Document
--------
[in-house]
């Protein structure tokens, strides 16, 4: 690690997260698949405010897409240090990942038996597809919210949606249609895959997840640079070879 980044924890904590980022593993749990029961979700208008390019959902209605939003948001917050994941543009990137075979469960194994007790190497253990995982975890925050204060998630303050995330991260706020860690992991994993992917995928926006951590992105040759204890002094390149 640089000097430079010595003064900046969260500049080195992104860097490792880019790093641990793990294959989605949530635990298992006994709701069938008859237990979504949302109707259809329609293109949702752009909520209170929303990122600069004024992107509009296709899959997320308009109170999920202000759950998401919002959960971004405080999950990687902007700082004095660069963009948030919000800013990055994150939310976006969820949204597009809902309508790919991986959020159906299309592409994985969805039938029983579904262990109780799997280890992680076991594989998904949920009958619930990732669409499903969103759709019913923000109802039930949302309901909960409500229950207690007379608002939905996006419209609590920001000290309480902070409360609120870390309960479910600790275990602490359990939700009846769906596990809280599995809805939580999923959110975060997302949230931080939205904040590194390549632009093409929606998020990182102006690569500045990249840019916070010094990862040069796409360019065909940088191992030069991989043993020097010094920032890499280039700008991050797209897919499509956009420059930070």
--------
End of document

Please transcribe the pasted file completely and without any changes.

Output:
[in-house]
């Protein structure tokens, strides 16, 4: 690690997260698949405010897409240090990942038996597809919210949606249609895959997840640079070879 980044924890904590980022593993749990029961979700208008390019959902209605939003948001917050994941543009990137075979469960194994007790190497253990995982975890925050204060998630303050995330991260706020860690992991994993992917995928926006951590992105040759204890002094390149 640089000097430079010595003064900046969260500049080195992104860097490792880019790093641990793990294959989605949530635990298992006994709701069938008859237990979504949302109707259809329609293109949702752009909520209170929303990122600069004024992107509009296709899959997320308009109170999920202000759950998401919002959960971004405080999950990687902007700082004095660069963009948030919000800013990055994150939310976006969820949204597009809902309508790919991986959020159906299309592409994985969805039938029983579904262990109780799997280890992680076991594989998904949920009958619930990732669409499903969103759709019913923000109802039930949302309901909960409500229950207690007379608002939905996006419209609590920001000290309480902070409360609120870390309960479910600790275990602490359990939700009846769906596990809280599995809805939580999923959110975060997302949230931080939205904040590194390549632009093409929606998020990182102006690569500045990249840019916070010094990862040069796409360019065909940088191992030069991989043993020097010094920032890499280039700008991050797209897919499509956009420059930070």